Greene’s food delivery service bill passes Senate committee

According to Rep. Robb Greene, R-Shelbyville, third-party delivery companies are more about collecting data from consumers than delivering a piping-hot pizza.

Oftentimes, Greene said, food delivery companies such as Postmates and Uber Eats know more about a business’ customers than the actual business does. So Greene is serving up House Bill 1279 to offer an “out” for food service businesses that are in contracts with delivery services they are unhappy with.

“The third parties aren’t so much in the business of delivering food as they are in the business of data and marketing,” Greene said. “Since the logistical costs of providing delivery are high, data exploitation is not only cheaper, but it’s easier to scale.”

According to the bill’s digest, HB 1279 requires a third-party food delivery service to terminate a service contract with a restaurant no later than 72 hours after the business says they wish to dissolve the contract.

The bill also states third-party services would no longer be allowed to offer a restaurant’s food without its consent.

Incidentally, a study by Circuit Route Planner determined that almost 80% of delivery drivers admit to eating a part of their customer’s food.

The bill passed the Senate Commerce and Technology Committee with a 10-1 vote, only denied by Sen. Spencer Deery, R-West Lafayette.

“It’s about empowering the restaurant owner themselves,” Greene said. “Some have chosen to not play in this part of the market. Some individuals don’t want to let somebody that they have no control over.”

Sen. Shelli Yoder, D-Bloomington, was concerned that the bill could be putting businesses before Hoosiers.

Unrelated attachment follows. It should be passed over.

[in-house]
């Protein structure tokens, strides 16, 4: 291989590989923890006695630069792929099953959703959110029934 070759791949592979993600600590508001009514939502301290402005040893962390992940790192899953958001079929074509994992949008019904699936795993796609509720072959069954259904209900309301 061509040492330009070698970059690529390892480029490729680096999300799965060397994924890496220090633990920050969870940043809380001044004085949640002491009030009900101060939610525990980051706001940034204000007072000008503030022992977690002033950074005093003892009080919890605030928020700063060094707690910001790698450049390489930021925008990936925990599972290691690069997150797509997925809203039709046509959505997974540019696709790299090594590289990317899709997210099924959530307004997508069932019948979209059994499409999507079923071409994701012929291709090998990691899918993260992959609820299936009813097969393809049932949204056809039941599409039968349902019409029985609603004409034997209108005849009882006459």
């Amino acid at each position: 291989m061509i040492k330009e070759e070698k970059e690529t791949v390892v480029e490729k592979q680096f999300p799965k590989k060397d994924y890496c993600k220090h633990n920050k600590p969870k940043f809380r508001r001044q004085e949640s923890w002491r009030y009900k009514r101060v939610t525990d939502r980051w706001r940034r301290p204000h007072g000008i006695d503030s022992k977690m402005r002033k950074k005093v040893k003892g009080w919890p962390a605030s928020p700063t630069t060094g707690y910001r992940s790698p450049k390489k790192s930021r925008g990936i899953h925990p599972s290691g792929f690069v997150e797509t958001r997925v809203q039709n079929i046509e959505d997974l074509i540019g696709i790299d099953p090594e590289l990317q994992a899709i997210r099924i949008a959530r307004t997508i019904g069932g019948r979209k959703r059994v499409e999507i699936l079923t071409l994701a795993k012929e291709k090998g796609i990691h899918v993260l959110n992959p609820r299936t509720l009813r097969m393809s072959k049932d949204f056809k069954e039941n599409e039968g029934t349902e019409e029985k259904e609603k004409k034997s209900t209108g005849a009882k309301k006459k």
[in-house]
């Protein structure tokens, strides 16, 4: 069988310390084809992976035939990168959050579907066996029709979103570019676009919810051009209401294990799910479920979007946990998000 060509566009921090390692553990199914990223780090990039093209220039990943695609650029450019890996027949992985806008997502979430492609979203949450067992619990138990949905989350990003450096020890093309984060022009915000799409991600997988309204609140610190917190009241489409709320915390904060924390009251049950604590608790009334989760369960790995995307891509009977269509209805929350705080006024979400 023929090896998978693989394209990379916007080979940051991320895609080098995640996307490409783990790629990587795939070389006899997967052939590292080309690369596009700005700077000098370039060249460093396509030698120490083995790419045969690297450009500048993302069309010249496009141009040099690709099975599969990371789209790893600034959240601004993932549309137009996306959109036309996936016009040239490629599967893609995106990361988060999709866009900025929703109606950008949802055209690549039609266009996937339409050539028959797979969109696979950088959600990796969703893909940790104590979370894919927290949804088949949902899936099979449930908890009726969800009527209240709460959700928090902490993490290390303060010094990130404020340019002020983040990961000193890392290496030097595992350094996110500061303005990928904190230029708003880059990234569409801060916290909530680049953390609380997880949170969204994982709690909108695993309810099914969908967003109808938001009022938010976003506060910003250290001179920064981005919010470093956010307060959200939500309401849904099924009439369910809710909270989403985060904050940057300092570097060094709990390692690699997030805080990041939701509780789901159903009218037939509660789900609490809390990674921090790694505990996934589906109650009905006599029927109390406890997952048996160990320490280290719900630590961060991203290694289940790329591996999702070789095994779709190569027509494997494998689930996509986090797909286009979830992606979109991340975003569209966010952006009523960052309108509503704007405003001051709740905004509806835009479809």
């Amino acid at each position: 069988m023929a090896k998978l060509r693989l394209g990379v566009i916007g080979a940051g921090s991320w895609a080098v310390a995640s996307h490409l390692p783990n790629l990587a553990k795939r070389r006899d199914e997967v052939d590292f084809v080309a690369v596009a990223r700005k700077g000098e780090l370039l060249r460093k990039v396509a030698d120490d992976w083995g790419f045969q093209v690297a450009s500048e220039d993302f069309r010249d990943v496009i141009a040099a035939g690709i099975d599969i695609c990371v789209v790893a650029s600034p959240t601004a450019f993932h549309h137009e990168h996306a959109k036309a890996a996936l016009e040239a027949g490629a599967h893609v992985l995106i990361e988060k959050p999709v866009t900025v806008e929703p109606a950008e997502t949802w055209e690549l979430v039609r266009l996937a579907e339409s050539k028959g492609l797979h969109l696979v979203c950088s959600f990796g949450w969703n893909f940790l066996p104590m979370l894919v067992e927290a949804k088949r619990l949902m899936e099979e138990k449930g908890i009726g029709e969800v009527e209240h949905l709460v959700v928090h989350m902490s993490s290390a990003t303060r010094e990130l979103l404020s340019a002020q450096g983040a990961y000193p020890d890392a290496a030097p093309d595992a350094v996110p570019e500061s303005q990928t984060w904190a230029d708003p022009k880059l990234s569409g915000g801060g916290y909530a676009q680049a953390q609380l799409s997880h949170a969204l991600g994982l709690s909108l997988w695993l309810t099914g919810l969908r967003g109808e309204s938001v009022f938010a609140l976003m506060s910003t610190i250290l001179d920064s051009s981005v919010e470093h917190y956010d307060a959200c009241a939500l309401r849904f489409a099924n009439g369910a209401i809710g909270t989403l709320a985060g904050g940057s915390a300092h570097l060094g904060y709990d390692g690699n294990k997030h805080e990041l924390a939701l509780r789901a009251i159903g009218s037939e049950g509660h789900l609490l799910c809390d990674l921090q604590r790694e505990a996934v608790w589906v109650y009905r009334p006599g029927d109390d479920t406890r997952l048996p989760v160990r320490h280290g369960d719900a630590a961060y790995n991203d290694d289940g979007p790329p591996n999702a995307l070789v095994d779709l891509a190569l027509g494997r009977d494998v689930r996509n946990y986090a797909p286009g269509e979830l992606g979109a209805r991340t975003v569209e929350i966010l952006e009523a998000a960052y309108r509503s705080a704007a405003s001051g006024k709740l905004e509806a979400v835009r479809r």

“While I agree with this, I think it’s good to provide a course of action, but we’re giving more rights to small restaurant owners than we are to every Hoosier,” Yoder said.

Sen. Andrea Hunley, D-Indianapolis, supported the bill because she personally had an odd experience with a third-party service provider.

“So I had a circumstance where there’s a restaurant in my district and I placed an order online so that I could just drive by, pick it up and keep on my way home,” Hunley said. “And when I walked inside, they were like, ‘That’s not a real website.’”

Greene said combatting that kind of situation is almost impossible for restaurant owners with their strenuous hours.

Restaurants have a challenging time pushing back because the delivery services “continue to just wear them down, and wear them down, and wear them down,” as Greene said.

“So a lot of restaurants just, you know, they give up, they don’t have the ability to constantly be, you know, searching the internet and pushing back,” he said. “They often don’t know who to push back against.”

He also said New York City and Chicago have created similar legislation.

Sen. Blake Doriot, R-Goshen, gave his compliments to the chef, or Greene, calling HB 1279 “one of the best bills in the session.”

Ashlyn Myers is a reporter for, a news website powered by Franklin College journalism students.